PA Marcellus News Digest March 14, 2012
Group that supported Corbett's giveawy to drillers shocked at Corbett's environmental budget cuts, Hanger brings NC Gov to tour drilling sites (and gets her to flip to support drilling in NC), the Empire (Henderson) Strikes Back against public health officials, more counties cue up to pass impact fees, Dimock "thugs" pirating reservior water (really?)
Groups upset with conservation cuts
When Gov. Tom Corbett signed the Marcellus Shale impact fee, the leader of a conservation organization called it "a good first step toward renewing the nearly bankrupt Growing Greener program."
Now, Andrew Heath, that group's executive director, is upset with the cuts to conservation funding included in Corbett's $27.1 billion budget proposal
Scale and Energy Booms, Continued
New York Times
My posts on the North Dakota energy boom, and its lack of implications for state that actually have a significant number of people, have gotten quite a few comments. So I’ve hit on what I think is a useful comparison: North Dakota versus Pennsylvania.
Gov. Perdue takes unannounced trip to Pennsylvania to see fracking rigs
Democratic Gov. Bev Perdue and top administration officials flew to Pennsylvania last week to examine drilling rigs used for shale gas extraction, a controversial practice known as fracking.
Hempfield Area school land could be leased to gas driller
The Hempfield Area School District may join a list of Westmoreland County districts that lease land to Marcellus shale gas drillers.
The district's negotiations with Chevron Appalachia involve land behind the high school and field house, according to business manager Jude Abraham.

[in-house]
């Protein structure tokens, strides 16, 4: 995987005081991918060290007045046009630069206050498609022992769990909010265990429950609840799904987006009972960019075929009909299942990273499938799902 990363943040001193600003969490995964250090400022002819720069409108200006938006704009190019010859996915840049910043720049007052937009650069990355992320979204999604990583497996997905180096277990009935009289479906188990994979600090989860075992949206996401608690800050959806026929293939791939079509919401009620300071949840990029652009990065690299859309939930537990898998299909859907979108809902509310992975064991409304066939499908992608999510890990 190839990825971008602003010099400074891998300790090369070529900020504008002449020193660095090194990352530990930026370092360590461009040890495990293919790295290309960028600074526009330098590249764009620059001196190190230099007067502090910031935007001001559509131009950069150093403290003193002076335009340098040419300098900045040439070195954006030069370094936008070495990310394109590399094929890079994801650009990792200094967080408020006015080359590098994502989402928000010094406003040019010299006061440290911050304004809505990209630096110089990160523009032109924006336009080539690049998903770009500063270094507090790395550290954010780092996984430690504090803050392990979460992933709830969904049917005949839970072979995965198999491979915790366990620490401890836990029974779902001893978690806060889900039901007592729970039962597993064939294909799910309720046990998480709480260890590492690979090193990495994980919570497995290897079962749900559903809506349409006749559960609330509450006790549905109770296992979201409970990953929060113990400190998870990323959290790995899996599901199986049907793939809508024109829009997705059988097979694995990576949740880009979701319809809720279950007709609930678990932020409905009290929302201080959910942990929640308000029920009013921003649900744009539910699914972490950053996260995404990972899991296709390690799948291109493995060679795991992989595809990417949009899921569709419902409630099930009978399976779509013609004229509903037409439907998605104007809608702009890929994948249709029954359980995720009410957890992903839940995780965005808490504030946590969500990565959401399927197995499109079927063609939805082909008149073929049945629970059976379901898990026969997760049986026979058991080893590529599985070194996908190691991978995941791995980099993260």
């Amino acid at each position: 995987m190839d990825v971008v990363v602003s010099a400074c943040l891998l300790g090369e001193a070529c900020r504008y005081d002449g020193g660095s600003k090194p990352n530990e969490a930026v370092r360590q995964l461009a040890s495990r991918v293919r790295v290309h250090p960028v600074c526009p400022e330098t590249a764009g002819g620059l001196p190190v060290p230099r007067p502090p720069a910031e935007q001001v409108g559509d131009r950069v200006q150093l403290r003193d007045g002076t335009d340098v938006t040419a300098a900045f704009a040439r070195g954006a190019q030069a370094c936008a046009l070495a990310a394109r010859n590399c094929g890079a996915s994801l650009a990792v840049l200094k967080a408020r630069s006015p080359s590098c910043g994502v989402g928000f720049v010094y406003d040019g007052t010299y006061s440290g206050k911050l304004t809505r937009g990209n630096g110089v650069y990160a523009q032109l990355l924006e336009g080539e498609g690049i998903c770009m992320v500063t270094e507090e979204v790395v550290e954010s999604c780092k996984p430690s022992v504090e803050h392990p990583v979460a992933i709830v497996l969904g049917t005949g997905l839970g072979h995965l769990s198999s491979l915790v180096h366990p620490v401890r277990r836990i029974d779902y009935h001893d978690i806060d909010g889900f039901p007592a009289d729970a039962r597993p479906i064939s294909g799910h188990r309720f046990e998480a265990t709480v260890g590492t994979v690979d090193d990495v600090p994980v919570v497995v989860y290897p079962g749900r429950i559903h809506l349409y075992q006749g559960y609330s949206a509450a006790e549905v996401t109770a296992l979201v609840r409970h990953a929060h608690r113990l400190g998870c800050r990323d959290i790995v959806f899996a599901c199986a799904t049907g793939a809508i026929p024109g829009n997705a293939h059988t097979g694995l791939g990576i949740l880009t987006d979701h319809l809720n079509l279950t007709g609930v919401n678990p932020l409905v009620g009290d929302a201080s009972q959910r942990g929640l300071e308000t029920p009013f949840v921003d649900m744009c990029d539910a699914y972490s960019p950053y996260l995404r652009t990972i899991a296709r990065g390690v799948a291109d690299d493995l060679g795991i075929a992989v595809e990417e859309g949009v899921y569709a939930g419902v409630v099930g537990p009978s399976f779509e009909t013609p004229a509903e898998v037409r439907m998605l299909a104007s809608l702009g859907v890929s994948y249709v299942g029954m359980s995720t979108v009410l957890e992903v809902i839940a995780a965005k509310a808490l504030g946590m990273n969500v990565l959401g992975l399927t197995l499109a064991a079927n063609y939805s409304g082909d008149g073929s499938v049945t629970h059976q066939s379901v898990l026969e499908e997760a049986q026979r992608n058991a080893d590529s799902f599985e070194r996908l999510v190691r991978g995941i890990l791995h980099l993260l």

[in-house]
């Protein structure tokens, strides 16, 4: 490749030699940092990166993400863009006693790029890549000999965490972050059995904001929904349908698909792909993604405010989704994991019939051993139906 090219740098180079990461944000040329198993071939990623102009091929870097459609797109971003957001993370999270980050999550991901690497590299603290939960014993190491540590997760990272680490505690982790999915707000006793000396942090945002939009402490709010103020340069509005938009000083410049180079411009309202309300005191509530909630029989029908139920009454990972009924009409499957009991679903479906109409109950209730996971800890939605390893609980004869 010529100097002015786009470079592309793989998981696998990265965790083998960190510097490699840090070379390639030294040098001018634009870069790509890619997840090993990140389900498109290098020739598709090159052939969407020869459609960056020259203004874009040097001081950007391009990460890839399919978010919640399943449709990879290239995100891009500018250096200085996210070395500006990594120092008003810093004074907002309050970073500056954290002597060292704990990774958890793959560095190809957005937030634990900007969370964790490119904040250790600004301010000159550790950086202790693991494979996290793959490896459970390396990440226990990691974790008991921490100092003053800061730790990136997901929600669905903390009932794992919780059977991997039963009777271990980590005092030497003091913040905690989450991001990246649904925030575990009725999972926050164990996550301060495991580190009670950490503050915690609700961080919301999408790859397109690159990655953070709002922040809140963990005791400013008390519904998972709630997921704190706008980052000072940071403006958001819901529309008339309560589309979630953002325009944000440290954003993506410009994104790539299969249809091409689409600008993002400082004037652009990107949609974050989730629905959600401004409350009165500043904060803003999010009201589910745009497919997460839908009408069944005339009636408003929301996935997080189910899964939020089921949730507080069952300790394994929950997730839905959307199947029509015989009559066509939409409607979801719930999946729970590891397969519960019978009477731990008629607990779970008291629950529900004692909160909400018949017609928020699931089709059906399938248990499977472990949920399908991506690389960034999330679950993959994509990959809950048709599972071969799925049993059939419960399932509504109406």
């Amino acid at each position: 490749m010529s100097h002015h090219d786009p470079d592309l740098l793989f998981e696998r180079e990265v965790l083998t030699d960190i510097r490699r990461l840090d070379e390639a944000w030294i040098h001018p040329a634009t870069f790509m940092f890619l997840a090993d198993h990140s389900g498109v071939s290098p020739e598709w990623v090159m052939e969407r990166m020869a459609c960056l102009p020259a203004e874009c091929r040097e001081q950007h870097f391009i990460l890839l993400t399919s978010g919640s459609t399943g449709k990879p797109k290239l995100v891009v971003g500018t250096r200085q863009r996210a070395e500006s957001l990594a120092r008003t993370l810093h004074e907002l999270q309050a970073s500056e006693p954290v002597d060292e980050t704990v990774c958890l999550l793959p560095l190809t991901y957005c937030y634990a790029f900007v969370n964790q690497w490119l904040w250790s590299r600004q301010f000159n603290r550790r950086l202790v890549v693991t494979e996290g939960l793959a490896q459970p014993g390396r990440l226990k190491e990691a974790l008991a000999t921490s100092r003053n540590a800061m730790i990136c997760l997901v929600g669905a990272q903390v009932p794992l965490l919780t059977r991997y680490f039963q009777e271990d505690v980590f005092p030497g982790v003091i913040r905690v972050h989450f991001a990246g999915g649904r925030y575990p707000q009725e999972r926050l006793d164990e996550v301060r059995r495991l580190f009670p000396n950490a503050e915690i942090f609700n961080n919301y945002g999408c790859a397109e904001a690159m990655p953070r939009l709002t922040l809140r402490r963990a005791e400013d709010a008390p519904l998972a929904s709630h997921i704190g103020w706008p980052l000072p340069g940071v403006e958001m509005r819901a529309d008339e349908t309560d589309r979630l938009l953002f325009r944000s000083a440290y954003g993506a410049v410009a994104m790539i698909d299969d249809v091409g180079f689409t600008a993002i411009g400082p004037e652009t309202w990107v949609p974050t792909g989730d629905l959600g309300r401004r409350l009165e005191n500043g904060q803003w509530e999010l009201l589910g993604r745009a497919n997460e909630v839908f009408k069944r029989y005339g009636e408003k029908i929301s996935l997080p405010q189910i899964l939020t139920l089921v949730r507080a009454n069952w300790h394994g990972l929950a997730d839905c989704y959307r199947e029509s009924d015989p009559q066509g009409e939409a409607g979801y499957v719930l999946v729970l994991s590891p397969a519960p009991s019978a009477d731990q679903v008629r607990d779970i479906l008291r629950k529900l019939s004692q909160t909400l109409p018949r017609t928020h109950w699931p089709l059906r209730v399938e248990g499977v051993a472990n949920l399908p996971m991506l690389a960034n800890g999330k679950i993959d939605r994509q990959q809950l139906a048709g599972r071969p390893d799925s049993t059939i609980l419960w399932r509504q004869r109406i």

Gas well shuts down heating at Laurel Valley elementary
Laurel Valley Elementary School reopened on Tuesday after work on a Marcellus shale natural gas well caused water to enter the school's gas line and made it impossible to heat the building.
Bill encourages conversion of large fleets to natural gas
HARRISBURG -- With gasoline prices sharply rising and natural gas prices falling, the state should encourage companies to convert fleets of large trucks and vans to vehicles that run on natural gas, Rep. Stan Saylor, R-York, said today.
Gas law protects Pennsylvanians
Sunday's Forum piece by Bernard Goldstein and Jill Kriesky of Pitt's Graduate School of Public Health on the historic Marcellus Shale legislation signed by Gov. Tom Corbett ("Gas Law Punts on Public Health," March 11) seeks to undermine the public's confidence in the law, and it does so in a manner that betrays the fair, informed and honest discussion to which your readers are entitled.
Somerset to seek payment for Marcellus wells
SOMERSET — Somerset County commissioners on Tuesday agreed to advertise their intention to impose an impact fee on Marcellus gas wells, an ordinance that could net $159,000 the first year.
Drilling impact fee up for consideration in Fayette
Fayette County commissioners next week will consider adopting an ordinance imposing impact fees on Marcellus shale wells.
Commisssioners Angela Zimmerlink and Vincent Zapotosky on Tuesday voted to place the proposed ordinance on the agenda for the board's possible approval at its regular meeting on March 20. Commissioner Al Ambrosini did not attend yesterday's meeting.
Sierra Club Spurns $30 Million Gift as Fracking Turns Toxic
Environmental and health groups are calling for tougher U.S. regulation of hydraulic fracturing for natural gas, turning on a one-time donor to their causes: Chesapeake Energy Corp. (CHK)
The Sierra Club, the largest U.S. group, is rethinking early support of natural-gas development after activists and scientists linked the drilling to tainted water and increased air emissions, Executive Director Michael Brune said yesterday in an interview. The group turned down $30 million from Chesapeake after he took over in 2010, he said.
Fish and Boat Commission suggests charging for river water
You can lead a horse to water, but can you make him pay for it?
That's something the executive director of the Pennsylvania Fish and Boat Commission figuratively is asking.
Councilman: Dimock 'Thugs' 'Pirating' Montrose Water
Water flowing from a two-and-a-half foot tall spigot on a quiet street in Montrose has sparked a firestorm that's pitted residents against neighbors, the borough council against its owner and a sea change in local meeting laws.